The weather finally settled down in Toau, and we jumped on the opportunity to pile in the dinghy with our scuba tanks, get out of the pass and dive the outside reef. Scooting along the reef edge was a strange experience, seeing the bottom, crystal clear, thirty feet beneath you on one side of the dingy, while it drops away to dark blue and about 4000 feet on the other side! We found a white sand patch to drop our anchor in, amongst a maze of underwater canyons cutting into the reef ledge. Hunter snorkeled above us, with some other friends, while Kai, Jon and I dropped down. It was an IMAX-movie-worthy, underwater, WOWnderland. Schools of crazy, beautiful, tropical fish, (many species new to us), thriving corals, swaying anemones, teeming with of every conceivable variety and size of Clown-fish. The "drop-off" is an absurdly intimidating thing, as you are in absolutely glass-clear water and there is the coral ledge you are swimming on in about forty to fifty feet and then it just plummets away into a black abyss-a four-thousand foot underwater cliff, right beside you!
Of course, this is where the larger creatures are cruising at depths no human could venture to without an underwater submarine, so its really thrilling to see what comes up. We dove the vertical wall and peered into the gloom beneath us but as we were also wanting to keep an eye on Hunter on the surface, we had to be content to hover around fifty feet and just speculate on what might be down there. Once in awhile, something larger and more pelagic would drift up to check us out. Kai cruised further out over the ledge and spotted giant Mantas cruising beneath us, at about 90 feet. The previous day, on a free dive in another spot, we had been blessed to have one little guy (ten foot wing span) come up to about ten feet below the dinghy, to visit us, before continuing on his way.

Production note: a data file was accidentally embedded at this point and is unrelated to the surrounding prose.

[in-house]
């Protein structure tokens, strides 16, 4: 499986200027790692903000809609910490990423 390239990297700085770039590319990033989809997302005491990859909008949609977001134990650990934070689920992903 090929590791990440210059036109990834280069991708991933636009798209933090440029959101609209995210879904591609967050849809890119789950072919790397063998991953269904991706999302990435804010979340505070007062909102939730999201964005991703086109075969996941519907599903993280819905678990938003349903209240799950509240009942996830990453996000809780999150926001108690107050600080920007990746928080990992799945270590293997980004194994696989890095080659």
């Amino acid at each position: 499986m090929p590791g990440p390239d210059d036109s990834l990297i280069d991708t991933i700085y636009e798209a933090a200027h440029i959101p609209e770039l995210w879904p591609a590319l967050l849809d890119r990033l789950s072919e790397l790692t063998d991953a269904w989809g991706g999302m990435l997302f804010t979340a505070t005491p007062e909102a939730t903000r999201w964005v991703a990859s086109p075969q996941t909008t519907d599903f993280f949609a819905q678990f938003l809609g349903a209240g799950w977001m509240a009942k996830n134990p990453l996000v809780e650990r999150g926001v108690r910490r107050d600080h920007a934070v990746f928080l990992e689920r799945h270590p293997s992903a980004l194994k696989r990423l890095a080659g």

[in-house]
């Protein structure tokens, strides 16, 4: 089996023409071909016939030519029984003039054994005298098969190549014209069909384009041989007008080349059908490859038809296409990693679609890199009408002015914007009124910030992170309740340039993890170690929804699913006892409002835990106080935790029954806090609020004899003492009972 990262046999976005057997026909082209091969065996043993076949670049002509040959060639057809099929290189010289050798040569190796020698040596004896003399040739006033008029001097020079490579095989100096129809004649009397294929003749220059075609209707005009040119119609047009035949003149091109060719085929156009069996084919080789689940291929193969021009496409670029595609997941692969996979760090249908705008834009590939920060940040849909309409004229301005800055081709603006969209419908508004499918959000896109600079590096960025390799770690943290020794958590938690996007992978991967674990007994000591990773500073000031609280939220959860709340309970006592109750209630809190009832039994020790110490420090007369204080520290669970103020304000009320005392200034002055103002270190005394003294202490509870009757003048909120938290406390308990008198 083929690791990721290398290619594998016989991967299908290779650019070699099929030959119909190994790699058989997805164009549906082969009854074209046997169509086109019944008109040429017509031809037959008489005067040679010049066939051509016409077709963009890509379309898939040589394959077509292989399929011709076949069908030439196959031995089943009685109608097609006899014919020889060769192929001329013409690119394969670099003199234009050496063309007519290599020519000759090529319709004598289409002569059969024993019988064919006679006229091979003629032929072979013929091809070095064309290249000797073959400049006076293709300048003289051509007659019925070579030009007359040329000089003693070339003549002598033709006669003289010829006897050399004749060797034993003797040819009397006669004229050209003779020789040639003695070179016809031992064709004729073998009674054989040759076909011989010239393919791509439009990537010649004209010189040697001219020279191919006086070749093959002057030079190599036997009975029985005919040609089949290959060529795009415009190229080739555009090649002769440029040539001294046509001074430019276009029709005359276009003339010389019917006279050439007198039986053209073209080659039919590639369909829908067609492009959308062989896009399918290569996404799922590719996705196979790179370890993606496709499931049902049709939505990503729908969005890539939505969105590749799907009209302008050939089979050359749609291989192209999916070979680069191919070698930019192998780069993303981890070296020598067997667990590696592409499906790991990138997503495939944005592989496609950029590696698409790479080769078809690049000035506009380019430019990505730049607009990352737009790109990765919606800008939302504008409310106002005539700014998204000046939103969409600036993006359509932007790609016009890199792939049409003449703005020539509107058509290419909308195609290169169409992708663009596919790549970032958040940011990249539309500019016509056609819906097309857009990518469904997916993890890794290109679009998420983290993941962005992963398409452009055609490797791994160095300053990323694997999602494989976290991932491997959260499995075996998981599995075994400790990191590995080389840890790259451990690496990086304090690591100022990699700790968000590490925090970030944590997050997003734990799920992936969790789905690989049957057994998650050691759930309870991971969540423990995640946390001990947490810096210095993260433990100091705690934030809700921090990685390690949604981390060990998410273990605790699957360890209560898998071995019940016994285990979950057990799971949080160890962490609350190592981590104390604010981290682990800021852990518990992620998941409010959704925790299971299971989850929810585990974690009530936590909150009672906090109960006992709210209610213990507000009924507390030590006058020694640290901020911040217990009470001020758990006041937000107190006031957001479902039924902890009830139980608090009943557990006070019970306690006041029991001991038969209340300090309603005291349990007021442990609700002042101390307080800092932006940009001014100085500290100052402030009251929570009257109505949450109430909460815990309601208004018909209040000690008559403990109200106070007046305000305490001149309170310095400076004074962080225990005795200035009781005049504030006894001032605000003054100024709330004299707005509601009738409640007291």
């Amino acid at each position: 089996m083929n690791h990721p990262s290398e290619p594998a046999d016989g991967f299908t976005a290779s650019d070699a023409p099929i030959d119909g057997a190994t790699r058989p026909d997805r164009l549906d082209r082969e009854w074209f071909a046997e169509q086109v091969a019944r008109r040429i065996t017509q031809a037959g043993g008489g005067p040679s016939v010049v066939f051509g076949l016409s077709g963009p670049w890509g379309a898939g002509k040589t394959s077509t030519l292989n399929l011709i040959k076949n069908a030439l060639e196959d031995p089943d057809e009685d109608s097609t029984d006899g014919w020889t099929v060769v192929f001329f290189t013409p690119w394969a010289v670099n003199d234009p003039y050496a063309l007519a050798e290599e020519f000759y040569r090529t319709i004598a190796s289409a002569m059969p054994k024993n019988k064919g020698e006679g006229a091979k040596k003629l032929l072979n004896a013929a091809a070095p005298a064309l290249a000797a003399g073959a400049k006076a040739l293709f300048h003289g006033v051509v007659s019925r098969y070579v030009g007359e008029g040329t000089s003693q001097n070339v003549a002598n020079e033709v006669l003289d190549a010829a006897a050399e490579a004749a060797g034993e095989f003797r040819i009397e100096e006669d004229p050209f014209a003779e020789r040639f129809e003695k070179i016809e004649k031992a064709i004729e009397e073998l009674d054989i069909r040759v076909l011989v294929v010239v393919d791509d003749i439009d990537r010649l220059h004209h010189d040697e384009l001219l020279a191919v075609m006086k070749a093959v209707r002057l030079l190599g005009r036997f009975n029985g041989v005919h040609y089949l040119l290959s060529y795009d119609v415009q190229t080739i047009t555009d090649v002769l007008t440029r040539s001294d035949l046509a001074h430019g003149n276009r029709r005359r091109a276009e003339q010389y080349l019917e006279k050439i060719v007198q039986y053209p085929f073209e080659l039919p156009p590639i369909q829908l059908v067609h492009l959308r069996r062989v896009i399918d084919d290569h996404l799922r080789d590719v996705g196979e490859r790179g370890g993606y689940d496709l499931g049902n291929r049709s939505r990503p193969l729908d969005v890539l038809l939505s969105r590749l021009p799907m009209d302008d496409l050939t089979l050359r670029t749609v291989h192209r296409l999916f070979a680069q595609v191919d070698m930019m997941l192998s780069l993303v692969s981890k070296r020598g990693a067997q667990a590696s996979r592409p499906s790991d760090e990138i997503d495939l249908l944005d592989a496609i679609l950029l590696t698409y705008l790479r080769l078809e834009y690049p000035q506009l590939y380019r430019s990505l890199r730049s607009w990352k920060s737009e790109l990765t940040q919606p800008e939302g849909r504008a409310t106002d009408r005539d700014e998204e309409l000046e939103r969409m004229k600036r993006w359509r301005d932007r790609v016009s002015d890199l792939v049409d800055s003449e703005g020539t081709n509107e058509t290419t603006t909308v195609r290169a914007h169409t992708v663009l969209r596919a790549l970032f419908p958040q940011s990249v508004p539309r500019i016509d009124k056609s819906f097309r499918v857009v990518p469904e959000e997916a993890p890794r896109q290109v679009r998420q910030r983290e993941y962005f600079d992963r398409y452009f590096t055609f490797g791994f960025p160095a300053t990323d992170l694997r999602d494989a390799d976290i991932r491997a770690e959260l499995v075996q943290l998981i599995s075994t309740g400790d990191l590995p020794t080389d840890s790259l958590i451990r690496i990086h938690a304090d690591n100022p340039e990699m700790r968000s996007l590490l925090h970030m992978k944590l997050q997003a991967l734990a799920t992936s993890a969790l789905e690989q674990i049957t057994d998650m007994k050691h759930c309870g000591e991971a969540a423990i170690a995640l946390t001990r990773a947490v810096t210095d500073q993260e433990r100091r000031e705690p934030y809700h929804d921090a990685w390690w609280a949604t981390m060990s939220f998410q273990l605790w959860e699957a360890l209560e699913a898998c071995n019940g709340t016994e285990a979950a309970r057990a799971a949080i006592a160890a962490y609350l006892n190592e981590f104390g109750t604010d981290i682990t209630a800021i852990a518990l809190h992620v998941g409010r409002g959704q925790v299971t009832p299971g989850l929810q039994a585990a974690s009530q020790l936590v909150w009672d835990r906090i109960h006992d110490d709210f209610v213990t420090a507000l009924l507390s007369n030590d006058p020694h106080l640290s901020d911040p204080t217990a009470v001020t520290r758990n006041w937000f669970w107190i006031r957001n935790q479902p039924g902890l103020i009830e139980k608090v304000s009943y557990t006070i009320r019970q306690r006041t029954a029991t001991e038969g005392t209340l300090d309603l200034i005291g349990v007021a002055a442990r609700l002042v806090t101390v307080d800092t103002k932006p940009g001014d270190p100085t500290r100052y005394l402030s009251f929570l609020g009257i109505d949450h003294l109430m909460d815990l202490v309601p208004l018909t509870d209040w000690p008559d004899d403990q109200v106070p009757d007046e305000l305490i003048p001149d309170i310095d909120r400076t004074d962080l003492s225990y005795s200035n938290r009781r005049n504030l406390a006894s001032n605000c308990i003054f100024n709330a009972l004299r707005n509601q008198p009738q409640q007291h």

Back at the boat, we downloaded the weather files on the SSB and noticed another low was headed our way. This meant we would (again) be pinned down by winds too strong to get outside the pass to dive-and it was looking like that weather system would hold like that for another week or so, once it set in.
We had been lucky, during the blow last week -- secure on our mooring and piles of our own tackle -- but we were heartbroken to hear that other cruisers back on Fakarava had not been so fortunate and had lost their boat during the high winds. Something had broken free and their ground tackle had parted and the boat was dashed against a concrete wharf and then onto some coral heads. Fortunately, no one was hurt but last we heard, they were still trying to float the boat and save her.
It was hard to leave Tuoau, and the charming Gaston and Valentine (and their lovely family) who we'd had such a nice time with, but it was time to go.
Our fuel, emergency provisions (vodka! toilet paper!) and food stores had (once again) reached the point of no return. There comes a time, when you really can't invent anything new out of lentils or powdered milk or pancake mix. We had actually resorted to trying out the large snails that live on the beaches here and truthfully, they weren't too bad (steamed in heaps of garlic and butter), as long as you can get past the fact that those suckers are about eight times the size of a normal Escargot!
The lure of Tahiti and lushness and tropical fruits and huge supermarkets and promises of steak with real French fries and a real glass of GOOD red wine, won out in the end. ...and my mom had sent me new contact lenses that were already waiting for me at the post in Papeete- and I can't use the underwater camera without them!
We set sail yesterday afternoon, settling back into our "life at sea' routine. A gentle night and an easy trade wind set us on our way South to the bright lights and big city of Papeete. Our fist real city in four and a half months! Hunter and I talked all during the night watch about what we would buy and what we wanted to eat first-- perfume, get the laundry done and eat heaps of ice cream!